Court rules on water stored for drought protection
Merely storing water in a reservoir does not qualify as beneficial use, the Colorado Supreme Court ruled Monday.
For some water experts, that’s a huge decision. Others, however, say it isn’t unexpected because the ruling is consistent with the Colorado Constitution.
What the two sides do agree on, however, is that the ruling settles a long-standing debate in Colorado water law: Water can only be stored until it is put to beneficial use. Anything beyond that is speculative.
The issue came to a head in a dispute between the Upper Yampa Water Conservancy District and the state’s water engineer.
The district was trying to get the engineer and the water courts to alter its use water permit to show that some of the water it keeps in Stagecoach Reservoir for future uses, such as during a possible drought, should be considered a beneficial use. Water providers must prove beneficial uses every six years in order to maintain their water rights.
But in a 7–0 vote, the high court disagreed, saying such a use is speculative and that has never been allowed.
“The district urges that placing water into storage ‘uses’ it by removing the water from the stream system to accomplish a particular purpose — namely, use when needed at a later date,” Justice Allison Eid wrote in the unanimous opinion. “However, defining storage for a later date as ‘use’ seems more akin to speculative hoarding and, as such, is in direct tension with Colorado’s long-standing anti-speculation policy.”
Glenwood Springs attorney David Hallford, who represents the district, said that means reservoirs around the state will have to be emptied from time to time to show all of their water is actually being used.
He called the ruling “frustrating,” saying that while it may be based on long-standing water law, the justices aren’t considering the new reality, that devastating droughts such as the one Colorado dealt with in 2002 will return.
“You have a reservoir that you are storing water in for use during drought conditions; it’s kind of an insurance policy,” Hallford said. “That ought to be considered a final water right, an absolute water right. You shouldn’t have to come back every six years and show you’ve been diligent. You build the damn thing, you’ve contracted the water and people are waiting for the mother of all droughts.”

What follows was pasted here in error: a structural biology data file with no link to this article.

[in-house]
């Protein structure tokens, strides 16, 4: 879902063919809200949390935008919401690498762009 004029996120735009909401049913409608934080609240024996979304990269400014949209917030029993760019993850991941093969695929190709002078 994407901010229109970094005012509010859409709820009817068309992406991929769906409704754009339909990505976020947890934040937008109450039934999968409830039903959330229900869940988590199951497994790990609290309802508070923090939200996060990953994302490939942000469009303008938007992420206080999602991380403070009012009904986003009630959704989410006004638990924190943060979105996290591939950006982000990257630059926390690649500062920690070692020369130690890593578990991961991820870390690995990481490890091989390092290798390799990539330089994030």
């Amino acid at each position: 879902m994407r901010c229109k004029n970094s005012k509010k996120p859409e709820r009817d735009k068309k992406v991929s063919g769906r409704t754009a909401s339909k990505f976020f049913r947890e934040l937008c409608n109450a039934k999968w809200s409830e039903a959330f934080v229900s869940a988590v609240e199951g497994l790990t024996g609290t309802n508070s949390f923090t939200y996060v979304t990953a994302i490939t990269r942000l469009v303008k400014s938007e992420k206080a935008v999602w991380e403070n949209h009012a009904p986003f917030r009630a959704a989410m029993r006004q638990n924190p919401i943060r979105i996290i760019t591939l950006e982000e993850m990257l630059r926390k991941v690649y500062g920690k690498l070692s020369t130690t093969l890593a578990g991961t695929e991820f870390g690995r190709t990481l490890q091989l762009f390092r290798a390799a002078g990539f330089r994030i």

Hallford said that means when the Stagecoach is drained every six years, the Yampa water district will have to hope a drought doesn’t hit the next year.
John Cyran, a lawyer in the Colorado Attorney General’s Office who represented the water engineer, said that’s not the case.
Cyran said the ruling doesn’t mean Yampa and other water districts can’t store water to guard against a future drought; they can’t use that as an excuse to hoard it forever.
“It really said nothing about whether or not you could store water for drought purposes or other beneficial purposes,” he said. “It just reaffirms something that’s a really old piece of Colorado law. One of the cases the Supreme Court cites is from 1912. It says, once you store water ... you have to put the water to use at some point.”
Chris Treese, executive director of the Colorado River Water Conservation District, said the two sides point to the long-standing dispute.
“Those who lost this case or feel that Yampa lost the case were under the impression that storage is a sufficient beneficial use unto itself,” Treese said. “There are others who never thought that.”
Treese said the issue depends on how the water is to be used. In Yampa’s case, it’s for consumptive uses, such as municipal, agricultural or industrial. Other reservoirs have uses decreed by the courts that allow them to keep water in their reservoirs for things such as recreation, hydropower or wildlife.
“The justices were careful to say that they’re not discouraging storage of water,” he said. “They don’t want to penalize anybody, and they don’t feel they are. They’re simply applying the law that says that stored water in and of itself is not a beneficial use.”
Nate Keever, a Grand Junction attorney who specializes in water law, said the ruling likely will spark other lawsuits.
He said that while it settles the question on stored water, it leaves open a debate on what is speculative.
“It doesn’t answer all of the questions that are probably going to be flushed out,” Keever said. “One thing it does do is it makes clear that every conditional water right that’s out there is subject to attack. Will somebody who’s filing on a reservoir for a conditional use today put in the term ‘drought protection’? Oh, you bet.”